Dementia has many faces. They are white-haired, bespectacled, false-toothed and etched with wrinkles. Faces that are difficult to reconcile with that of Suzie Russell, a quick-witted blonde with a taste for bright clothing and chunky jewellery.
It is only the odd prolonged pause, a vagary in her conversation, that suggest the 55-year-old Levin woman is living with the reality of what most know as an "old person's disease".
Suzie and Len Russell, married 15 years, have faced off dementia with buckets of black humour since the self-professed "loopy lady's" diagnosis three years ago. Suzie was 53 and living in Australia when she got the news. She had been working in an office job in Queensland and her managers found she needed retraining for simple tasks every day.
"We both thought there was something wrong," says Len of her forgetfulness, a hallmark of dementia. "I thought it was just stress," Suzy recalls.
Then the hallucinations began. She saw animals and people that were simply not there.
A series of neurological tests yielded alarming results. Suzie had vascular dementia and six weeks later suffered her first stroke.
In recent weeks that diagnosis has been clarified - her hallucinations stem from a sub-type of dementia known as Lewy body. The only silver lining of the news is that Suzie may retain her lucidity longer than expected.
"We were quite thankful that was the result," Len says. "We would have liked something better after three years of this. She will be ‘la-la', but . . . " Suzie cuts in to finish his sentence: "Just normal loopy!"
There are almost 25,000 people between 65 and 85 living in the MidCentral region. That population is estimated to increase to 40,000 by 2026, and Alzheimers Manawatu's chief executive Paul O'Brien says baby boomers will carry with them a "tsunami" of dementia sufferers.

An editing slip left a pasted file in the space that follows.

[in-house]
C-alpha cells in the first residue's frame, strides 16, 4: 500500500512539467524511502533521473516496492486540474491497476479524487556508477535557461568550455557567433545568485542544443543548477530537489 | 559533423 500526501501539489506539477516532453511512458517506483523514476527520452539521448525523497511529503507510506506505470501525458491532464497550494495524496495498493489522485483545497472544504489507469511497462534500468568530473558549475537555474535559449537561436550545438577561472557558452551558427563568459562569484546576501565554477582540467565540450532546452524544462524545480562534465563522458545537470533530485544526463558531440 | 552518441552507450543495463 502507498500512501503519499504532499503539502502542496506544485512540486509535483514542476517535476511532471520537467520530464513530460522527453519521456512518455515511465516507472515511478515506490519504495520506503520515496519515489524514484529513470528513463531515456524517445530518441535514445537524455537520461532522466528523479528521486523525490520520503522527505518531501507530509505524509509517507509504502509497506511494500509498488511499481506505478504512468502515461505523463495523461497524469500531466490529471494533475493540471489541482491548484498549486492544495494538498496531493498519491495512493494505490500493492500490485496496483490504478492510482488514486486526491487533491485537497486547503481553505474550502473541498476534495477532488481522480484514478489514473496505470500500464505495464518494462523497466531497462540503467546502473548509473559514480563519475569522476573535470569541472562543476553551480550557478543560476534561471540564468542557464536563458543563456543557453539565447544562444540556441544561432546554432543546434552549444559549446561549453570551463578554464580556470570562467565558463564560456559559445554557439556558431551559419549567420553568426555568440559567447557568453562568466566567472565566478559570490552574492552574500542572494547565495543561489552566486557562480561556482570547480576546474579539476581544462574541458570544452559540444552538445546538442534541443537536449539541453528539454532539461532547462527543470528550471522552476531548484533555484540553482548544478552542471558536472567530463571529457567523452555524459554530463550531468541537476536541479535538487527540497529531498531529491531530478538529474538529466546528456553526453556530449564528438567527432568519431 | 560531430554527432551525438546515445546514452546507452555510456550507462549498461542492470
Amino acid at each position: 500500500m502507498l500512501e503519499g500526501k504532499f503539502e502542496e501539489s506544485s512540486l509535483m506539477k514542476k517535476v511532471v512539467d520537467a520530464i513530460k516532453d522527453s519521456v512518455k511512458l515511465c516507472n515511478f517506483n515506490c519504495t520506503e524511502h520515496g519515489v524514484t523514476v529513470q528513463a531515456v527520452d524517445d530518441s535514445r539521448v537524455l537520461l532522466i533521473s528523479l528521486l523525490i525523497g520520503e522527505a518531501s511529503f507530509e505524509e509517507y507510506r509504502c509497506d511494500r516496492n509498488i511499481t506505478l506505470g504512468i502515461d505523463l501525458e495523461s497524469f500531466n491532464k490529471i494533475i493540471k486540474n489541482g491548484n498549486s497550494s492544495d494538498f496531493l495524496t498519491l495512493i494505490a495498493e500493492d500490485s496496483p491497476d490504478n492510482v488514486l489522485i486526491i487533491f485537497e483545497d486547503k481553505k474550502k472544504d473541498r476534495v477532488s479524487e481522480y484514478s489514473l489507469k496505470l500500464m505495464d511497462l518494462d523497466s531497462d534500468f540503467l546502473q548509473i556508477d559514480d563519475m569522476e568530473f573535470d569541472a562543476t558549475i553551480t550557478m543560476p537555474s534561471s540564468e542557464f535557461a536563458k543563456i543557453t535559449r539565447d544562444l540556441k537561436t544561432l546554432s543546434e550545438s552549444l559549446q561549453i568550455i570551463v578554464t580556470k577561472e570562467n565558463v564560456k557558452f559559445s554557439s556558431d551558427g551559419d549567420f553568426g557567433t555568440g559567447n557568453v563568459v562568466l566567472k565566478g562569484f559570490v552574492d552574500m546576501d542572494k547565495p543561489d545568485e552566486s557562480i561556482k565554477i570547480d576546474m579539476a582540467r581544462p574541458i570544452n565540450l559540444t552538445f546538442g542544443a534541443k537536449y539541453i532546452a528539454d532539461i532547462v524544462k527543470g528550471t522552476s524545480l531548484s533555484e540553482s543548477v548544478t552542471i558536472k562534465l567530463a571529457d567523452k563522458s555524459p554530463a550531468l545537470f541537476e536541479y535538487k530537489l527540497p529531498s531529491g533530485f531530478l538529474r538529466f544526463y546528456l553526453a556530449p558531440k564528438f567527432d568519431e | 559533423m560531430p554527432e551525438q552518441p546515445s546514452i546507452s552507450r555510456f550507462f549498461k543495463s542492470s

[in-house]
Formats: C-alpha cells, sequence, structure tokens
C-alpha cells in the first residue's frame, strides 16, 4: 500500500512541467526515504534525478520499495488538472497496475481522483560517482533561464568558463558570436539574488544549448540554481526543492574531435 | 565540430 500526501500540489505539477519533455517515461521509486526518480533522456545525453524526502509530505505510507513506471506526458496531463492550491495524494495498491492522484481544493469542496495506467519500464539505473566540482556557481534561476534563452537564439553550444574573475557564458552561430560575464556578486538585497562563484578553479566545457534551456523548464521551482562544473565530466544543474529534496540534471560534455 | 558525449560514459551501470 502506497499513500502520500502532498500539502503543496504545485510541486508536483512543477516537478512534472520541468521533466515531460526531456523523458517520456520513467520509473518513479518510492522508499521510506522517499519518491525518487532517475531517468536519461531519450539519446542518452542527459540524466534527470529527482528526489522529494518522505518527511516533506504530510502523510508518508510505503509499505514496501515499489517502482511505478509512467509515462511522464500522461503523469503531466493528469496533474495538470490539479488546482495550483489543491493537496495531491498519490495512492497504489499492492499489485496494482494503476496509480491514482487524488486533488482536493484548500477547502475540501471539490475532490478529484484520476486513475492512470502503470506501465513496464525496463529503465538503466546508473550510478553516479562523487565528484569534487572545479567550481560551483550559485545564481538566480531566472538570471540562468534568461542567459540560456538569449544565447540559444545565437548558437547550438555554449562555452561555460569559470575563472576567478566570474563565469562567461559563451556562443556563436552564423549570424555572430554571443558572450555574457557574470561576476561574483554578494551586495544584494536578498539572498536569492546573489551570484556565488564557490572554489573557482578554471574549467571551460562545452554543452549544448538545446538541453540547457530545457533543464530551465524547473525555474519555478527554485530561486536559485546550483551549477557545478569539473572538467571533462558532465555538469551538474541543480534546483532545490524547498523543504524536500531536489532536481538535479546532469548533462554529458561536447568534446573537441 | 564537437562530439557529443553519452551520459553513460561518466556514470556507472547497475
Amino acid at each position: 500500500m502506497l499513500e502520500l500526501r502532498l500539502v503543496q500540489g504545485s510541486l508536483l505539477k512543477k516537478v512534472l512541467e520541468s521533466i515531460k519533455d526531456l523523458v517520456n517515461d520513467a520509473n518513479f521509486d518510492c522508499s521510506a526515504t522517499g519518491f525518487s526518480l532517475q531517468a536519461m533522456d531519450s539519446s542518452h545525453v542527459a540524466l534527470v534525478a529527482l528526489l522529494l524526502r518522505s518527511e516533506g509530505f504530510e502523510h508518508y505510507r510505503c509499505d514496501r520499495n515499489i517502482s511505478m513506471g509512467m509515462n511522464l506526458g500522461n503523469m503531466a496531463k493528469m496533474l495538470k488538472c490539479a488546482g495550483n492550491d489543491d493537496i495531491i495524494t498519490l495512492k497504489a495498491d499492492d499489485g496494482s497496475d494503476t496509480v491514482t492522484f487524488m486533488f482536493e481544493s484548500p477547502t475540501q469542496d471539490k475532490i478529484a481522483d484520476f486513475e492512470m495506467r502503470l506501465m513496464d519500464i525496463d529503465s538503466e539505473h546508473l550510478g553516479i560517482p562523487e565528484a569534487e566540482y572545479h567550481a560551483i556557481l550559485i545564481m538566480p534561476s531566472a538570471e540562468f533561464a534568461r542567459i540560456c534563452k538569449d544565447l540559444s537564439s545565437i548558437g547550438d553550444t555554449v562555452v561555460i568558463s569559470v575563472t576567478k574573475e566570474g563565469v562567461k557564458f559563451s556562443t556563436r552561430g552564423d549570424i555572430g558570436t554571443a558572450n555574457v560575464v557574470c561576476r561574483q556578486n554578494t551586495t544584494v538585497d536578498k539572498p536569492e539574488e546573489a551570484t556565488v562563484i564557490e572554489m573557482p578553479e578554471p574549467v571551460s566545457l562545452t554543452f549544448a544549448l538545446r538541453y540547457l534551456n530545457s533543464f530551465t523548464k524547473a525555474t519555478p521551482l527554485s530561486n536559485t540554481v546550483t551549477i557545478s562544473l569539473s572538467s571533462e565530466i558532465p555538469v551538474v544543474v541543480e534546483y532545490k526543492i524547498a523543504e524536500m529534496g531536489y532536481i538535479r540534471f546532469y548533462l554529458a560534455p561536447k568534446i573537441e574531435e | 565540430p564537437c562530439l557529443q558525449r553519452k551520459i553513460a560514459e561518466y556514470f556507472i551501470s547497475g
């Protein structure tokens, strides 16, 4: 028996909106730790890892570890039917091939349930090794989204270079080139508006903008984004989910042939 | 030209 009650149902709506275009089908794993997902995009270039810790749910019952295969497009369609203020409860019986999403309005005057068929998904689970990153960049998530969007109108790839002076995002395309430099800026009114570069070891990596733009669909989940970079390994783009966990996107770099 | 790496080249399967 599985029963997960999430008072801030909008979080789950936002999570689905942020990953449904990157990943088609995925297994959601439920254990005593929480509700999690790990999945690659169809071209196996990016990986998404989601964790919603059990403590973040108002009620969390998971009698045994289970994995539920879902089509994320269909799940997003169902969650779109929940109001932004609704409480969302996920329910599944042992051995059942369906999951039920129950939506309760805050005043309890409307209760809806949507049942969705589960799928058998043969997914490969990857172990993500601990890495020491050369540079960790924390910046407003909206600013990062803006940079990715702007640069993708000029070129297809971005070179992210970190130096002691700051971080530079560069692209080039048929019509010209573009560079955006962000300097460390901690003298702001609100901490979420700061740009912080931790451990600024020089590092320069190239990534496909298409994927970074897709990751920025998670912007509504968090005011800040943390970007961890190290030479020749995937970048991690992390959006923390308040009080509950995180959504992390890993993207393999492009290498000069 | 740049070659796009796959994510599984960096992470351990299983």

In the past four years, field officers claim, the MidCentral region has experienced a four-fold increase in the number of people suffering dementia. The MidCentral District Health Board is planning to spend $4.4 million on dementia services this year.
Suzie counts herself luckly that her dementia is not far-enough progressed to strip her of her ability to socialise and to speak out about her condition. She believes there is still a stigma attached to what people mistake for "senility" and it prevents sufferers from seeking help.
"I find it strange that people don't want to talk about it . . . I think why ‘wouldn't you?'
"I do some bizarre things sometimes and I want people to know about why. I can understand that some people don't want to talk about it, some of my older relatives say ‘Oh, I used to do that', and I say, ‘but you didn't try to open the car door with the house key when you were 53'."
The Russells give a picture of how demanding dementia can be.
"I pretty much do everything, really. Except cook, thank God. She's a bloody good cook - you just have to keep an eye on her."
The problem, says Len, is not so much her ability to function - it's remembering whether she has already washed her hair, whether she has already cooked lunch or taken the dog for a walk.
Suzie describes being inside her mind as like being in a perpetual state of deja vu. "I call it Groundhog Day. People don't know what's going on when I'm just sitting there. They wouldn't know I'm having a bit of a moment."
Manawatu Alzheimers field worker and former nurse Hayley Luke has worked with dementia patients for the past 18 months at the specialist Marion Kennedy Centre run by Manawatu Alzheimers in Palmerston North, and has watched the waiting list grow.
Care for dementia patients is about to be stepped up to supply Horowhenua and Tararua, and the Russells will spend every Tuesday in a new day centre being set up in Levin by Alzheimers Manawatu - Len will cook for the centre's clients while Suzie undergoes diversional therapy.
Ms Luke has nothing but admiration for the good humour the Russells bring to their lot in life. "I think there's that myth that once you're diagnosed your life stops. But I think that's not true."
Suzie agrees. "I think the worst thing is knowing a part of me dies every day. But they said to me the last thing to go will be my humour and I said ‘thank God for that, I live off that'."
- © Fairfax NZ News
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